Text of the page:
Science, Culture, and Free Spirits: A Study of Nietzsche's Human, All-Too-Human
David Bourget (Western Ontario)
David Chalmers (ANU, NYU)
Rafael De Clercq
Jack Alan Reynolds
Learn more about PhilPapers
Humanity Books (2010)
Full-length studies of individual books of Nietzsche have been lacking until now both because of the immaturity of the field and because Nietzsche's style itself seems to contraindicate them. Close reading, however, reveals a great deal of literary and philosophical unity. This holds good even of Human, All-Too-Human, Nietzsche's longest and most unwieldy work. The book represents Nietzsche's break with Schopenhauer and Wagner, as well as the birth of Nietzsche as we know him in the later works. The book's embrace of science as conducive to culture follows the early works' vilification of science as anathema to culture. This reassessment is possible because science is now seen as a method and a discipline rather than an insatiable drive for knowledge, and culture is now a broad set of symbols and activities rather than a narrowly focussed "unity of artistic style." Both changes were motivated by Nietzsche's rejection of Wagner. Part of the help science provides culture is its release from restrictive metaphysical beliefs. Nietzsche battles metaphysics, principally that of Schopenhauer, by means of scientific arguments meant both to provide alternative explanations of phenomena and to expose the origin of countervailing metaphysical beliefs. However, even when combined in a two-pronged attack, these arguments still fall short of their goal of refuting metaphysics. The scientific world-view may nonetheless aid the development of "free spirits," whose unalloyed devotion to knowledge makes them science's paragons. The free spirits are the prototypes for the later works' strong individuals, yet here they are viewed as crucial elements in the cultural development of general society. Nietzsche seeks both to create them and to encourage their devotion to the needs of culture. Part of his effort to do this is the deployment of a terse, elliptical style which will involve the reader more thoroughly than can be done by means of argument alone. Study of the book's structure reveals that its core, Parts 1, 5, and 9, outlines the relation between science, culture, and free spirits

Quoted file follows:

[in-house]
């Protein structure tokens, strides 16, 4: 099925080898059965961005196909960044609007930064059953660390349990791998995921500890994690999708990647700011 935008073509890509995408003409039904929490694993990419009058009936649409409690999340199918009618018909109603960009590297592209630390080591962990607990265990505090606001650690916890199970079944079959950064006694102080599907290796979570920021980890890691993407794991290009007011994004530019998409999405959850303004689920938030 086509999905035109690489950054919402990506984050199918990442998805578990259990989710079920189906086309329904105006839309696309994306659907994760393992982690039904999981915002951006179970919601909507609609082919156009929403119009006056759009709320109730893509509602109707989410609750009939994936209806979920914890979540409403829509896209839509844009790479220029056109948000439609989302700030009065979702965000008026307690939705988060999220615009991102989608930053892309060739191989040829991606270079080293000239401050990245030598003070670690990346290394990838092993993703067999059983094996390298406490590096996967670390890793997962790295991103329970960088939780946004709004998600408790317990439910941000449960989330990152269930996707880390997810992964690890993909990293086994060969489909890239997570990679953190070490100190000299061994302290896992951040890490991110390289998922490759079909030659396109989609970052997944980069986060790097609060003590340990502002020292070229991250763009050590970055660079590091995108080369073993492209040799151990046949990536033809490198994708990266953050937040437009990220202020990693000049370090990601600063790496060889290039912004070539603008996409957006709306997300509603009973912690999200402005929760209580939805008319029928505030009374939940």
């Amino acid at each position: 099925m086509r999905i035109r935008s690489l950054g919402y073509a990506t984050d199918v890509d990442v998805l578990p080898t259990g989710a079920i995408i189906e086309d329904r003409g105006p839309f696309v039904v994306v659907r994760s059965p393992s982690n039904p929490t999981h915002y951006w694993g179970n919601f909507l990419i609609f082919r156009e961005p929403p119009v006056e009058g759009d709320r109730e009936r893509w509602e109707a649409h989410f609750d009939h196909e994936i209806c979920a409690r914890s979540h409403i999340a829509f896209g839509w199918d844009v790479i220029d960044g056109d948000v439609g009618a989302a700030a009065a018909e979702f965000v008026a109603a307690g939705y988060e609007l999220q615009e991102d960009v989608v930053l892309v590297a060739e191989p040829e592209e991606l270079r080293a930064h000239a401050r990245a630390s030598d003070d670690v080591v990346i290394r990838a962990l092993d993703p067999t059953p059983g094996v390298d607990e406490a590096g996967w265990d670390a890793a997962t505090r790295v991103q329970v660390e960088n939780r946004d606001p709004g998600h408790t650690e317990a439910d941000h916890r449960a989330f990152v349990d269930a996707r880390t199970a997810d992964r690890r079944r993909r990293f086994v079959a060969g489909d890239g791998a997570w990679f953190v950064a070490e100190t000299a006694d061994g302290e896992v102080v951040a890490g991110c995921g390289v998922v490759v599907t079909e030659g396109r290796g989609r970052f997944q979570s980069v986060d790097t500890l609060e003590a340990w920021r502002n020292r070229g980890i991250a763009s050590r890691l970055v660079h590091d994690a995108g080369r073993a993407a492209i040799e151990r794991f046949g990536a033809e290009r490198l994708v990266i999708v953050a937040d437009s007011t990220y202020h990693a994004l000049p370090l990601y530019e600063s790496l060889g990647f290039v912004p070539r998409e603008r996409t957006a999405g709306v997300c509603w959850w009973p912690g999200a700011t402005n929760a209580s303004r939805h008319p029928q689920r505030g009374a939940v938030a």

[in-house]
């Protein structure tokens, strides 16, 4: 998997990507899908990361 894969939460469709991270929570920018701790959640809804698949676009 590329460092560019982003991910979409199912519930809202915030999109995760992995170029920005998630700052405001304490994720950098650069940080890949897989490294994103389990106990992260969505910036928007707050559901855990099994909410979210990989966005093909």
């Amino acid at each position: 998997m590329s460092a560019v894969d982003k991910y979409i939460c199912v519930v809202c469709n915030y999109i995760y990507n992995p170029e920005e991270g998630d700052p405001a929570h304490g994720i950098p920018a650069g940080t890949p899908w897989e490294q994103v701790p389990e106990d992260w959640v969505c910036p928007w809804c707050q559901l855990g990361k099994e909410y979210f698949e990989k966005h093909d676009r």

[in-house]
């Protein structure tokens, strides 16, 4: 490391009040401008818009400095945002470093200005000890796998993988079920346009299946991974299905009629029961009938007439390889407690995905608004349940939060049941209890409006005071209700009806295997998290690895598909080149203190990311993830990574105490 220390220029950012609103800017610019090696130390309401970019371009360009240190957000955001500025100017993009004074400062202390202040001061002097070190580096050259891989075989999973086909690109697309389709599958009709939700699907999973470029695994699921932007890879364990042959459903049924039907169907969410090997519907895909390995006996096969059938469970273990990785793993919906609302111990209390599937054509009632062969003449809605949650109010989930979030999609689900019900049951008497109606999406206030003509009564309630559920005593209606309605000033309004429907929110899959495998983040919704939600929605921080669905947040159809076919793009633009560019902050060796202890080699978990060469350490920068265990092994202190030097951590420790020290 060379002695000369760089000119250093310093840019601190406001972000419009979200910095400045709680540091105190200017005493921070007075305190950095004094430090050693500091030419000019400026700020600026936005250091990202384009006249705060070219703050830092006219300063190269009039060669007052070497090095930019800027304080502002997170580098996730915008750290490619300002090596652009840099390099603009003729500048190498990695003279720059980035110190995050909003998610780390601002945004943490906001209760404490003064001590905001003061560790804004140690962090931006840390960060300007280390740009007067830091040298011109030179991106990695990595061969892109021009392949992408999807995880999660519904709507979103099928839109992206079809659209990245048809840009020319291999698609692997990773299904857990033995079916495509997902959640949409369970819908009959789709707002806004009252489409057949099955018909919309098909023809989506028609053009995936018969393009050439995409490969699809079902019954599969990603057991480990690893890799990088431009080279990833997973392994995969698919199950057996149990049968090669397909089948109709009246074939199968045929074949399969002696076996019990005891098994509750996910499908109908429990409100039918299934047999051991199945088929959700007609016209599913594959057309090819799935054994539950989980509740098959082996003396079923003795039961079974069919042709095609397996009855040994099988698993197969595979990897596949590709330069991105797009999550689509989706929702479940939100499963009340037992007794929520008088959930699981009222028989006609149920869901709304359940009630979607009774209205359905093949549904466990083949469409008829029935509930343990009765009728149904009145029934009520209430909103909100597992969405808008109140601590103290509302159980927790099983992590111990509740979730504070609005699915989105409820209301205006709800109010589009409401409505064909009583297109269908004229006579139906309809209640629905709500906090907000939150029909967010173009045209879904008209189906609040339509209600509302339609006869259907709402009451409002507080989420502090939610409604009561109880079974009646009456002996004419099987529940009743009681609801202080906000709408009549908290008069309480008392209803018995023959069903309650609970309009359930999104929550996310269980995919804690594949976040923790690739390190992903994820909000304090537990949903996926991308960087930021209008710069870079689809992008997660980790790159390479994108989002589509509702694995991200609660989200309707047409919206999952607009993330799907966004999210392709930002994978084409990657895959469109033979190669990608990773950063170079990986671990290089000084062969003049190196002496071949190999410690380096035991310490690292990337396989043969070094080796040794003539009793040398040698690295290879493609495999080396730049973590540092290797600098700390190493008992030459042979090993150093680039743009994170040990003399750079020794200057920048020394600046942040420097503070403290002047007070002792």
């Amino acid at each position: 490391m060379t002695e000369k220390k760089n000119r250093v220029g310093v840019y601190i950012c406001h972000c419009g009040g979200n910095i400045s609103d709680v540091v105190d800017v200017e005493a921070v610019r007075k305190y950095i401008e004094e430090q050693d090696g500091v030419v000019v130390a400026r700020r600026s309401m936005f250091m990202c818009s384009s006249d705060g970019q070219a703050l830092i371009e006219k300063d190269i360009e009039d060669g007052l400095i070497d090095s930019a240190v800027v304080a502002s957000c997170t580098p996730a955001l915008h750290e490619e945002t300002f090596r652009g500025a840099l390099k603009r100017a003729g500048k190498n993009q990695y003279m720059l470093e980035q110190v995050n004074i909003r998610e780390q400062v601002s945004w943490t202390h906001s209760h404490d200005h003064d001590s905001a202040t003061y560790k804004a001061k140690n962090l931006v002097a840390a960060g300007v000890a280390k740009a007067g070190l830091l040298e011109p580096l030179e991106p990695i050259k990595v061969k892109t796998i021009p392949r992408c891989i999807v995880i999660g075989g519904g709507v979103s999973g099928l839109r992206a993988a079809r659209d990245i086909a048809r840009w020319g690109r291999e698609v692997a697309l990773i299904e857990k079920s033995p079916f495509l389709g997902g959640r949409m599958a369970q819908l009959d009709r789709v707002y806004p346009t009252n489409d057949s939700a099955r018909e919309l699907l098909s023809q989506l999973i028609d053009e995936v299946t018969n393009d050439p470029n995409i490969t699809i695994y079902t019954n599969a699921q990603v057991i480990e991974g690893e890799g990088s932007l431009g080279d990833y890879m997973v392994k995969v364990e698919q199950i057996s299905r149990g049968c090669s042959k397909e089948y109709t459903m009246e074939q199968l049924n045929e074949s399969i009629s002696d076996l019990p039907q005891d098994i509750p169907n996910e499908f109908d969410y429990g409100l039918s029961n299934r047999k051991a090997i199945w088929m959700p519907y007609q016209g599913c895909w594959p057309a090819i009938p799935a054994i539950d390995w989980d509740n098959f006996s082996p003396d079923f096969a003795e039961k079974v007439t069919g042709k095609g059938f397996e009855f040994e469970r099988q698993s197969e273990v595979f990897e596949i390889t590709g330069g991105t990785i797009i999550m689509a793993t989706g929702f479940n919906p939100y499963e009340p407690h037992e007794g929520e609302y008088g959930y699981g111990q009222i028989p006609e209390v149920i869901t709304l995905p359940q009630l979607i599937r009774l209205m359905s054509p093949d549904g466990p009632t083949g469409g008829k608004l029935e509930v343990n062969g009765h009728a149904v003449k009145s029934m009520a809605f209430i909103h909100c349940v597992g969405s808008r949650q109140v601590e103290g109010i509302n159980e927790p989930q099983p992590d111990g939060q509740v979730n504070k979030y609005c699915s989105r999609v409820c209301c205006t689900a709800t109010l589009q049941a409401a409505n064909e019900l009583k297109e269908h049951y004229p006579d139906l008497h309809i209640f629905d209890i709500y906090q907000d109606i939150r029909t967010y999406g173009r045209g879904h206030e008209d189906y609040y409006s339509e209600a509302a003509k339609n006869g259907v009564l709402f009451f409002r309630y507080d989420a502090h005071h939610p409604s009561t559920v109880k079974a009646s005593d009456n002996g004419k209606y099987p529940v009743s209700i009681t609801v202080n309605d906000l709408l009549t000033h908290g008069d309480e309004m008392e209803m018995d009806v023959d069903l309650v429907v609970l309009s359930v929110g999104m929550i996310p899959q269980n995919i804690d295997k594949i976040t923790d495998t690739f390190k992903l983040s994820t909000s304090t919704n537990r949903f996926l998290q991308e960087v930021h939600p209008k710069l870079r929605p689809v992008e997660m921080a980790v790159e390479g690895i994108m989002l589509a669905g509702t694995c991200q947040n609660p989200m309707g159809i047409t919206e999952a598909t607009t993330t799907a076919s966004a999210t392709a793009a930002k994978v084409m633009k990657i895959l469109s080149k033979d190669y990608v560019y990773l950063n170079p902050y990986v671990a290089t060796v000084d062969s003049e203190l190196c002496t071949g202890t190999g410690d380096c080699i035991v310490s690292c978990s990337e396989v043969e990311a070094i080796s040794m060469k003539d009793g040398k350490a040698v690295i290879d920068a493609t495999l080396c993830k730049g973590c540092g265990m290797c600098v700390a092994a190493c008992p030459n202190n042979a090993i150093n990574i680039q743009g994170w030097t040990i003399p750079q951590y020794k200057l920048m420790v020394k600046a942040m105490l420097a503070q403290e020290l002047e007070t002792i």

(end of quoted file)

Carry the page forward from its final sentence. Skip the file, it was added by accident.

|Categories||categorize this paper)|
|Buy the book||$19.30 new (48% off) $20.69 used (45% off) $29.43 direct from Amazon (21% off) Amazon page|
|Call number||B3313.M53.C64 2009|
Setup an account with your affiliations in order to access resources via your University's proxy server
Configure custom proxy (use this if your affiliation does not provide a proxy)
|Through your library|
References found in this work BETA
No references found.
Citations of this work BETA
No citations found.
Similar books and articles
Christian Smith (2003). Moral, Believing Animals: Human Personhood and Culture. Oxford University Press.
L. E. E. Patrick & Robert P. George (2008). The Nature and Basis of Human Dignity. Ratio Juris 21 (2):173-193.
Friedrich Wilhelm Nietzsche (1984/1996). Human, All Too Human: A Book for Free Spirits. University of Nebraska Press.
Friedrich Wilhelm Nietzsche (1997). Human, All Too Human, I. Stanford University Press.
Paul Franco (2011). Nietzsche's Enlightenment: The Free-Spirit Trilogy of the Middle Period. University of Chicago Press.
Friedrich Nietzsche (1996). Human, All Too Human. Cambridge University Press.
Julian Young (2010). Review of Jonathan R. Cohen, Science, Culture, and Free Spirits: A Study of Nietzsche's Human, All-Too-Human. [REVIEW] Notre Dame Philosophical Reviews 2010 (7).
Sorry, there are not enough data points to plot this chart.
Added to index2010-05-19
Recent downloads (6 months)0
How can I increase my downloads?